New Zealand’s most photogenic tree has become a star of social media and in doing so puts the South Island town of Wanaka on the world stage.
Tourism New Zealand is celebrating the fame of a lone tree that grew from a fence post in Wanaka on the South Island to become an unlikely social media sensation bombarded by Instagrammers.
“The straggly crack willow tree on the shores of Lake Wanaka is thought to be at least 80 years old,” 100% Pure New Zealand’s official website states. “Not so unusual, you might think. But more recently, this venerable tree has become a social media star. Known as #thatwanakatree it is attracting photographers from around the world, keen for the perfect shot.”
A custodian of local history, 85-year-old Wanaka artist and writer Gwenda Rowlands, remembers the fence line from nearly 70 years ago when she first visited it in a dinghy with her father and brother.
“It was 1939, and I remember it growing there – and that’s not yesterday,” she is reported as saying. “So it has been growing slowly all that time… it shows anything that is alive has a determination to live.”
The most photogenic tree on the planet
These days, dozens of amateur and professional photographers gather on the shores of Lake Wanaka at dawn and dusk to photograph the “most photogenic tree in the world”. The tree even has its own dedicated Facebook page and has been featured in international publications such as The Guardian and Sydney Morning Herald.
The hashtag #thatwanakatree has ticked over more than 13,000 times on Instagram.
The tree is the focus of photography tours and people pose naked beside it, have their wedding photographs taken in front of it or meditate beneath it.
To Gizelle Regan from Lake Wanaka Tourism, the tree’s popularity is thanks to its accessibility to the township of Wanaka, its symmetry, and the extraordinary backdrop of snow-topped mountains and a vast, shimmering lake. Regan calls the tree an “icon” that is quintessentially Wanaka and has helped to bring visitors to the town.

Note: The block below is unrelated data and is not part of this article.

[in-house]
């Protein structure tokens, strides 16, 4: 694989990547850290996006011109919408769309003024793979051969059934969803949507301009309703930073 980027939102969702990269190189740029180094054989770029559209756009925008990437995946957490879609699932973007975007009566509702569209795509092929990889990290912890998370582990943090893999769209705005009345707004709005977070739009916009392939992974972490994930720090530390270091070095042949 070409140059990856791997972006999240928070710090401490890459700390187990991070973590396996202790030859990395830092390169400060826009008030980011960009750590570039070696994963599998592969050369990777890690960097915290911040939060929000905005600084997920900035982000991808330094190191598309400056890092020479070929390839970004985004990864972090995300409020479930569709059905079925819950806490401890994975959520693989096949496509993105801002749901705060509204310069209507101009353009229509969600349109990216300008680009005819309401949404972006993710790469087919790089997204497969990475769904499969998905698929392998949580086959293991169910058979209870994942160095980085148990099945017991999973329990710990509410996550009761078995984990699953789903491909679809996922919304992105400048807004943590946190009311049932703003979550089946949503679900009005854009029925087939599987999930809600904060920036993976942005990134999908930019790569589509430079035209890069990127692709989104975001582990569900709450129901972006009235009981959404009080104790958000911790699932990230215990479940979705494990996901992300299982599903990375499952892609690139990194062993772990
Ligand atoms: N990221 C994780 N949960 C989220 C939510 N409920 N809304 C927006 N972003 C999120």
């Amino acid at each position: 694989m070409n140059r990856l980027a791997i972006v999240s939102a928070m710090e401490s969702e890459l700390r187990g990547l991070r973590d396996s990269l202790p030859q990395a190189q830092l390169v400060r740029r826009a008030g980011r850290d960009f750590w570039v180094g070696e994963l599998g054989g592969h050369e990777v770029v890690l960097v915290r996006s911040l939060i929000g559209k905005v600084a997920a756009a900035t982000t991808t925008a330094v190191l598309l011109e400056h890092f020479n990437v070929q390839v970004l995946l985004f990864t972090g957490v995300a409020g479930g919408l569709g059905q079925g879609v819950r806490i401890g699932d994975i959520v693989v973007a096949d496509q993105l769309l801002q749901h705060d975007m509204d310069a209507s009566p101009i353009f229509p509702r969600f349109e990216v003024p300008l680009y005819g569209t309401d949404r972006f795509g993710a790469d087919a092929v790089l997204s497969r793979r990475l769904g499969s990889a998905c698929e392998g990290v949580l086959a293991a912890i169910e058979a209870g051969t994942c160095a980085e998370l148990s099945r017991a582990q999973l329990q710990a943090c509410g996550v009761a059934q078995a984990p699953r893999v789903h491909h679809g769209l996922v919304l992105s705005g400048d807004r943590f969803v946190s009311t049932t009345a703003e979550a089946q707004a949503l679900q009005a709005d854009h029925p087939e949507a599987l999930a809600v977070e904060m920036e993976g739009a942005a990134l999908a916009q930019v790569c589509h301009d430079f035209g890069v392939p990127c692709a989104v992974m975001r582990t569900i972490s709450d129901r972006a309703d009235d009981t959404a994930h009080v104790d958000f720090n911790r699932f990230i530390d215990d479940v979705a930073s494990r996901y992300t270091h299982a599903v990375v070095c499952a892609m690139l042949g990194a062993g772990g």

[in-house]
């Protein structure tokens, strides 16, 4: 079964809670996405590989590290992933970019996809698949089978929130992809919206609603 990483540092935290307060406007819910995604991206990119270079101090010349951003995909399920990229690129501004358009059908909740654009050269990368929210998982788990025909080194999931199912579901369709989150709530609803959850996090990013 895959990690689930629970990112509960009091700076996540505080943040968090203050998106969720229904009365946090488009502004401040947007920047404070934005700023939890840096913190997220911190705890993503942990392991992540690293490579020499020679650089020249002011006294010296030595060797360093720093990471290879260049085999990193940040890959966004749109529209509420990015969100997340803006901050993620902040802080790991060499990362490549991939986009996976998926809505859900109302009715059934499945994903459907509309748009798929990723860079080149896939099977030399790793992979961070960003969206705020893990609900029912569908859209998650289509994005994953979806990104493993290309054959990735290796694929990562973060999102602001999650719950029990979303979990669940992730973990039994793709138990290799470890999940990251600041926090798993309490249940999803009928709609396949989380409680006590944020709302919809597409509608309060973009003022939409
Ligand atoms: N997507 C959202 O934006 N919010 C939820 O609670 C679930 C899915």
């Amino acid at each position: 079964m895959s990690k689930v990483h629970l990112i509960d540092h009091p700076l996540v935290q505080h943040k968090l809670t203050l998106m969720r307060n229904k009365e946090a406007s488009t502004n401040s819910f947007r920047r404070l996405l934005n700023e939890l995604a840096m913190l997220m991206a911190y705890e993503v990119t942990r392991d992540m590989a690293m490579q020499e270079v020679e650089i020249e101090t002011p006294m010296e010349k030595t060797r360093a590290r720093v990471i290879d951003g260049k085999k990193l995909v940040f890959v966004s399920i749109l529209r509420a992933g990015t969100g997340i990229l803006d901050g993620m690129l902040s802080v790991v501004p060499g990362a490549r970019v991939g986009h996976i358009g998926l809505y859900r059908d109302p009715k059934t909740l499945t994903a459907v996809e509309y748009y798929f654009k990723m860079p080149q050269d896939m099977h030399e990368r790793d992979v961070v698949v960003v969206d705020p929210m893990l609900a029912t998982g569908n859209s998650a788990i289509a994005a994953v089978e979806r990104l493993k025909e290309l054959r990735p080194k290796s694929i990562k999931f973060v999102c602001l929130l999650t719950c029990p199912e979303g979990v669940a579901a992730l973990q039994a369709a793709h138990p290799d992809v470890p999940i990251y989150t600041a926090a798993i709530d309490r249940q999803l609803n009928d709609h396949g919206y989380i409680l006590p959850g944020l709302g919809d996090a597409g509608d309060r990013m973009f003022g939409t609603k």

Five more famous trees
While famous on social media, Wanaka’s straggly willow isn’t the only tree to capture the attention of travellers throughout the world. Others include:
GENERAL SHERMAN: This tree in California’s Sequoia National Park is said to be the biggest tree by volume on the planet, with measurements from the 1970s marking at down with a volume over 52,500 cubic feet, 83 metres tall and 30m wide. Though said to be 2000 years old, it’s not overly ancient for a sequoia, which can live 3000 years. It’s named after a civil war general, William Tecumseh.
THE SUNLAND BOABAB: Located in Modjadjiskloof, South Africa, this monster is 22 metres high and almost 50m wide, and arguably the widest in the country and possibly the widest of the species on the planet.
9/11 SURVIVOR’S TREE: A simple little callery pear tree touches the hearts of many people around the world. It was recovered from the rubble after 9/11, and despite having a trunk charred and its upper branches shattered with only one of its branches alive, the NYC Parks Department gave it a lot of TLC at a Bronx nursery. It came good and in 2010 the tree was replanted at the National September 11 Memorial and Museum.
THE ASHBRITTLE YEW: Found in the remote village of Ashbrittle, this seven-trunked tree is thought to be Britain’s oldest living thing with experts suggesting the tree in the St John the Baptist churchyard is 3500 to 4000 years old. To put it in perspective, that means it was already mature when Stonehenge was born!
TREE OF LIFE: This Bahrain landmark is a mesquite tree which grows in the middle of desert. The tree is believed to be 400 to 500 years old. Its long roots probably have found some underground water source, but it is still a miracle as it is the only green living organism living in a vast and barren desert. The local inhabitants believe this was the actual location of the Garden of Eden.